Greenpeace dumps coal at DENR: calls for cancellation of IloIlo Coal plant

Feature story - April 17, 2008
Greenpeace activists dumped half a ton of coal at the entrance of the Department of Environment and Natural Resources (DENR) today and unfurled a banner with the message “Atienza, don’t be a climate criminal.” The activists are demanding that Secretary Lito Atienza immediately reject all plans to construct a dangerous coal-fired power plant in Iloilo City.

Greenpeace activists dump 200 kilos of coal at the entrance of the Department of Environment and Natural Resources (DENR) after unfurling a banner with the message" Atienza, don't be a climate criminal." The activists are demanding that Secretary Lito Atienza immediately reject all plans to construct a dangerous coal-fired power plant in Iloilo City.

Greenpeace activists dump 200 kilos of coal at the entrance of the Department of Environment and Natural Resources (DENR) after unfurling a banner with the message" Atienza, don't be a climate criminal." The activists are demanding that Secretary Lito Atienza immediately reject all plans to construct a dangerous coal-fired power plant in Iloilo City.

Security personnel try to remove a pile of coal dumped by Greenpeace activists at the entrance of the Department of Environment and Natural Resources (DENR). The activists are demanding that Secretary Lito Atienza immediately reject all plans to construct a dangerous coal-fired power plant in Iloilo City.

Security personnel try to remove a pile of coal dumped by Greenpeace activists at the entrance of the Department of Environment and Natural Resources (DENR). The activists are demanding that Secretary Lito Atienza immediately reject all plans to construct a dangerous coal-fired power plant in Iloilo City.

Security personnel try to remove a pile of coal dumped by Greenpeace activists at the entrance of the Department of Environment and Natural Resources (DENR). The activists are demanding that Secretary Lito Atienza immediately reject all plans to construct a dangerous coal-fired power plant in Iloilo City.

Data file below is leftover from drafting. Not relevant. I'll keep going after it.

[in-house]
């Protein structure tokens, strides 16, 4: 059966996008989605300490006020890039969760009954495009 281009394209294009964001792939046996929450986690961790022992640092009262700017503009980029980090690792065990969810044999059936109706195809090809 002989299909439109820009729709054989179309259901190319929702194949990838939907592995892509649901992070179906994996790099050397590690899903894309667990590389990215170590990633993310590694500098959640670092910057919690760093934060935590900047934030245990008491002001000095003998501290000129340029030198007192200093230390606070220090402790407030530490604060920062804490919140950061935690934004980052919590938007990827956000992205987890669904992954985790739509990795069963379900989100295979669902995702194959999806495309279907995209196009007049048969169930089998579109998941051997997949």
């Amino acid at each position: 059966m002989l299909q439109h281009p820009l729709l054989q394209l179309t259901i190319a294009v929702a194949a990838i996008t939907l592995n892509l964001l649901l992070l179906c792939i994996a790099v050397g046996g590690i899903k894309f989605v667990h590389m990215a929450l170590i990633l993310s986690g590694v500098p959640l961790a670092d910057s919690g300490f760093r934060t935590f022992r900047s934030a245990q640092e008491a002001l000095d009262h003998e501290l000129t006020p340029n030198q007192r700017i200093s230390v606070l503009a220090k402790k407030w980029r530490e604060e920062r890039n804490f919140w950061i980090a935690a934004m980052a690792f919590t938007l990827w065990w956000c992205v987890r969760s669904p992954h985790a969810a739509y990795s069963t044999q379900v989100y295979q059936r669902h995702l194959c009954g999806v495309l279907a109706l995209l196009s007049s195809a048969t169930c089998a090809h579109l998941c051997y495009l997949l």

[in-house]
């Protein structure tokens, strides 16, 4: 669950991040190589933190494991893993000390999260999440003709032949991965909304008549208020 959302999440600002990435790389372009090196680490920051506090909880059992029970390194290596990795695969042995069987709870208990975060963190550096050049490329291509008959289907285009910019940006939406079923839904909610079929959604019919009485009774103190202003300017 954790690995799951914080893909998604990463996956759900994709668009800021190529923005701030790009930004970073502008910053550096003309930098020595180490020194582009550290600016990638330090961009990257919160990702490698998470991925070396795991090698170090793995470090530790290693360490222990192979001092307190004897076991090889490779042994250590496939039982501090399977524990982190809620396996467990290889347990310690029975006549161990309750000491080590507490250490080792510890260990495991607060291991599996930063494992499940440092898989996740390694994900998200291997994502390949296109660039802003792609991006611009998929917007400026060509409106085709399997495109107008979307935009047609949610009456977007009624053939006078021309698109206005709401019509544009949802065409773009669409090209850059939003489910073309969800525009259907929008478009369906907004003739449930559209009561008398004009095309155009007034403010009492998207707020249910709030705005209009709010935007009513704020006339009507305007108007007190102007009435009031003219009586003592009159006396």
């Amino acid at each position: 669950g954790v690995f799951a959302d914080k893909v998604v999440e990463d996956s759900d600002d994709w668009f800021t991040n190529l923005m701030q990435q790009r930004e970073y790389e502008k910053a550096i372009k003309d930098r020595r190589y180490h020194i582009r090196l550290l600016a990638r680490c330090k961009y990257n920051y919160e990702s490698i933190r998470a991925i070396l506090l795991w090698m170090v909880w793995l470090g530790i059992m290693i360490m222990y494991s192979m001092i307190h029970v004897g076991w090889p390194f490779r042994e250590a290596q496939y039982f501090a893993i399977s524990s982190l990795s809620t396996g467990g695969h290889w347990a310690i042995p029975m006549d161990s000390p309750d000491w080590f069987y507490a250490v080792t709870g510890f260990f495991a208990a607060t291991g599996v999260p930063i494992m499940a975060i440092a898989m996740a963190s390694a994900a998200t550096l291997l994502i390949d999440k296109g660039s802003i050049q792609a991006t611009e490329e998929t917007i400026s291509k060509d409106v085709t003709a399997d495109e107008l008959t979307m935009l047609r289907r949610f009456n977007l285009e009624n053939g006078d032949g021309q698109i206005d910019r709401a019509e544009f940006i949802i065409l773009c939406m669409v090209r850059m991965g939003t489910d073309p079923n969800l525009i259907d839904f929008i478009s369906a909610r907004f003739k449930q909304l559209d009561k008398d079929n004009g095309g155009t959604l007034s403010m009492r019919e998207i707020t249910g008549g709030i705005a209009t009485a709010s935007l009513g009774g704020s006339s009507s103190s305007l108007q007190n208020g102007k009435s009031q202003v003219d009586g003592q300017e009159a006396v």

Instead of actual coal, the activists used charcoal, which is safer than the coal used in power plants.  Coal, when burnt, releases a cocktail of toxic gases that have deadly health impacts on downwind communities.  It is also a major contributor to climate change, the most serious environmental threat facing the world today.

"It is a crime against humanity to abet climate change-a crime that Secretary Atienza can stop by denying the issuance on an Environmental Compliance Certificate (ECC) to the Iloilo Coal plant," said Greenpeace Climate and Energy Campaigner Jasper Inventor.  "If Mr. Atienza is, as he claims, serious about working toward solutions to the climate problem, then he should take the lead in blocking the construction and expansion of the Iloilo plant and any other similar coal project in the country."

Greenpeace also reminded Secretary Atienza about his own pronouncements at the UN climate change meeting in Bali in December last year, where he called on world governments to act urgently and decisively to reverse climate change. Mr. Atienza at Bali had emphasized that climate change will condemn the Philippines to poverty, and, worldwide, will displace some 340 million people while depriving 1.8 billion people of drinking water.

"And it is under his stewardship that the DENR is due to decide on the issuance of an ECC for the Iloilo coal plant whose construction plans have been met with massive resistance from civil society, church, and community groups in the city. We have brought this charcoal to him today to remind him of his words-if he eats them, then he can eat coal as well," challenged Inventor during the activity.

Coal is the dirtiest, most carbon intensive of all fossil fuels. Emitting 29 percent more carbon per unit of energy than oil and 80 percent more than gas, it is one of the leading contributors to climate change.  Although coal-fired power plants already account for 36% of the country's carbon dioxide emissions from the energy sector, there are still at least eight coal-fired plants lined up for construction or expansion in the Philippines, including the 165 MW coal-fired power plant in Iloilo.

"Iloilo does not need this coal plant.  At present, there is an oversupply of 85MW in Panay Island and Guimaras.  Beginning October 2008, there will be an additional oversupply when the existing submarine cable linking Panay Island to the Negros geothermal grid starts providing an additional 30MW of electricity.  On top of that, when the submarine cable is upgraded also later this year, Iloilo will receive an additional 100MW, bringing the total electricity oversupply to 215MW," said Melvin Purzuelo of Responsible Ilonggos for Sustainable Energy (RISE).

Greenpeace and RISE maintain that needed power additions can be supplied by a range of renewable energy alternatives from small hydro, biomass and wind within Panay, and the expansion of geothermal power plants within the Visayas grid, eliminating the need for coal.

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